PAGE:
If the commentary was unrelated to racism as we know it, why the “blackface”? It’s meant to emphasize a Turkish proverb that explains that if a Turk asks someone for something it embarrasses him deeply turning his face darker (like blushing) and if the person he asks this of does not give it his or her face will turn twice as dark, out of deep shame: “Isteyenin bir yüzü kara, vermeyenin iki yüzü.” Shame and pride are an integral part of the Turkish culture. The Turks believe that the face darkens when a person feels extreme shame.

Known for his provocative commentary, Gokhan Taskin thanks President Obama for his visit, proceeds to explain the reason for the commentary and darkened face, and makes requests that he feels Turkish leaders are too embarrassed to do. Click here or see the embedded video below to see the full translation of the commentary.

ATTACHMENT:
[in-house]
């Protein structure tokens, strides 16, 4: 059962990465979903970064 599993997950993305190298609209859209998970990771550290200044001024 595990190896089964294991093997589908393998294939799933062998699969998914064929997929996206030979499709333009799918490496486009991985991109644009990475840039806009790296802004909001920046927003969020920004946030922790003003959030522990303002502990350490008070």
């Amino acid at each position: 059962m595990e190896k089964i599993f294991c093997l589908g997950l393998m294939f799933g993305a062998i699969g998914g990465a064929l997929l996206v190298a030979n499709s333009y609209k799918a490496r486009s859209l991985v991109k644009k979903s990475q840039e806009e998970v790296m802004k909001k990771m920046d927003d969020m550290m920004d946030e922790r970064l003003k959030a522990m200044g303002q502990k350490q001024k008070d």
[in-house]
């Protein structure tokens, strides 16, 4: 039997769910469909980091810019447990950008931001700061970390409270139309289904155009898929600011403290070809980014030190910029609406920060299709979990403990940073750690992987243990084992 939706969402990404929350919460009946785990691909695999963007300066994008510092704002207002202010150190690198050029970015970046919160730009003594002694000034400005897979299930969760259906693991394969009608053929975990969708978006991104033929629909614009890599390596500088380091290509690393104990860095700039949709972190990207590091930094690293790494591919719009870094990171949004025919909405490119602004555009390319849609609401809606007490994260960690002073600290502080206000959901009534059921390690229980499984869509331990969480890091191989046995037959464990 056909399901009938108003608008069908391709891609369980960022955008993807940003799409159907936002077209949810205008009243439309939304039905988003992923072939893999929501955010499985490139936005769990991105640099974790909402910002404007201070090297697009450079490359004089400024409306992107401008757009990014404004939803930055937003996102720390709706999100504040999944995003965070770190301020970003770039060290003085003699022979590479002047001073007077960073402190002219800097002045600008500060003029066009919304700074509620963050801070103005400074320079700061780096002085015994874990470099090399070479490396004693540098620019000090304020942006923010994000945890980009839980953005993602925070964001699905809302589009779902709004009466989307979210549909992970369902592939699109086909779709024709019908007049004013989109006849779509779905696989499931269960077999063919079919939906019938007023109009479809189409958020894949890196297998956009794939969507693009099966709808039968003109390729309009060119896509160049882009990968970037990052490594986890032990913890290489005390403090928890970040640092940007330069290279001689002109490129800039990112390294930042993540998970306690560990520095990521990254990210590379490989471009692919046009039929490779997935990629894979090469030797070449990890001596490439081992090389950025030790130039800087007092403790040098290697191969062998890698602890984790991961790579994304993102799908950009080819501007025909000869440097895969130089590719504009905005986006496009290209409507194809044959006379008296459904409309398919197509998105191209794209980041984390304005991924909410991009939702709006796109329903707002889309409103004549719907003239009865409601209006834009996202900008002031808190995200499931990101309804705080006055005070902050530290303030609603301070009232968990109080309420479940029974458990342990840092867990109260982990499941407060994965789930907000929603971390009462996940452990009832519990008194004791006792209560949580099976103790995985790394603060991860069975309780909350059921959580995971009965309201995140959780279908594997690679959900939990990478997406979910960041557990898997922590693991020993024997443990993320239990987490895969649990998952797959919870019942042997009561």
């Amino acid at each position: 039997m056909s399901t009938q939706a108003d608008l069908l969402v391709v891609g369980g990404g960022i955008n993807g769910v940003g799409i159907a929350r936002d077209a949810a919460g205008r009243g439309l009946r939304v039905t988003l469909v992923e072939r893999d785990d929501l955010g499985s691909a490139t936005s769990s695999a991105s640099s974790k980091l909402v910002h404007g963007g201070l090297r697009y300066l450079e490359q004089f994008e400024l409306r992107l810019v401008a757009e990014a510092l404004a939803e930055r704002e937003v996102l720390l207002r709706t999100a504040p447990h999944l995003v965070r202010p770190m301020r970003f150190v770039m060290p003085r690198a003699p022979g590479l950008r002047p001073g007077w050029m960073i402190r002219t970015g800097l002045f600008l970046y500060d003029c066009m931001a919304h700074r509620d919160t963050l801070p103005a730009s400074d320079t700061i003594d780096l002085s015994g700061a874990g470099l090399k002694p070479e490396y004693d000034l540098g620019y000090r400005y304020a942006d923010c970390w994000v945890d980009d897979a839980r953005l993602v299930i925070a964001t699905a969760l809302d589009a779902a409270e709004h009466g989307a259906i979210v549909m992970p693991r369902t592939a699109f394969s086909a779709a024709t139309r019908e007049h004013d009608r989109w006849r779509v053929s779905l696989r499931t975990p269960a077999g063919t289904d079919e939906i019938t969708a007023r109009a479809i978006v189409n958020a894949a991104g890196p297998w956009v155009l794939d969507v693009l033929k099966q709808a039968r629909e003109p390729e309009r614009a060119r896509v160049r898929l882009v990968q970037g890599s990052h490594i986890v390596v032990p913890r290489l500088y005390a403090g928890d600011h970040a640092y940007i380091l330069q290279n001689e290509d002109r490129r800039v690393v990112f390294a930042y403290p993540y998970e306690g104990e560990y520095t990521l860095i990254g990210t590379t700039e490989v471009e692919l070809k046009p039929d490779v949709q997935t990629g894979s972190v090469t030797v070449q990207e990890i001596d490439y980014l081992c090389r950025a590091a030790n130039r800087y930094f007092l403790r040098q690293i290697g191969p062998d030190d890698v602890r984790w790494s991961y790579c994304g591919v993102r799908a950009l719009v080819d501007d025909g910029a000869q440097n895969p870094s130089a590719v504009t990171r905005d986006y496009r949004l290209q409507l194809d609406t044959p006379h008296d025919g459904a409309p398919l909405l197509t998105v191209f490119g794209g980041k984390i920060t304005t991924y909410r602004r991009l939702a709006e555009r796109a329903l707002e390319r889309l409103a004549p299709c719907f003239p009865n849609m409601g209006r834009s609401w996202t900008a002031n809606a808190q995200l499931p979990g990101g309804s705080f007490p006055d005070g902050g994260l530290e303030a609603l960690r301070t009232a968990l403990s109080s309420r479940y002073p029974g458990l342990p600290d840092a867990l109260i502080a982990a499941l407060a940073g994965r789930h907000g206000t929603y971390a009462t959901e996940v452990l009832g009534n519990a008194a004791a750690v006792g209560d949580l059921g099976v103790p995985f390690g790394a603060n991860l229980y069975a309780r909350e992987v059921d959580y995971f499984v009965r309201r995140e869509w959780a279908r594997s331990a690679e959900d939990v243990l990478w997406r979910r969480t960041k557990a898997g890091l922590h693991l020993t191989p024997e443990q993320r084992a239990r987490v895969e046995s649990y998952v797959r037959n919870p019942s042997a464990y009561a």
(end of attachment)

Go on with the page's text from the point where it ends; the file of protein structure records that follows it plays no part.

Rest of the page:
We Americans often tend to view the world from our own sometimes narrow perspective. We interpret events according to our history and experiences without realizing that the world does not have those same experiences, and views things from an entirely different viewpoint. We exhibit the same behavior at home. We house many cultures, races, religions, and political perspectives in our diverse nation, and often do not honor or allow them the freedom and space of expression, understanding, and respect that we require for ourselves, directing towards them instead treatment unbecoming to the most democratic nation in the world.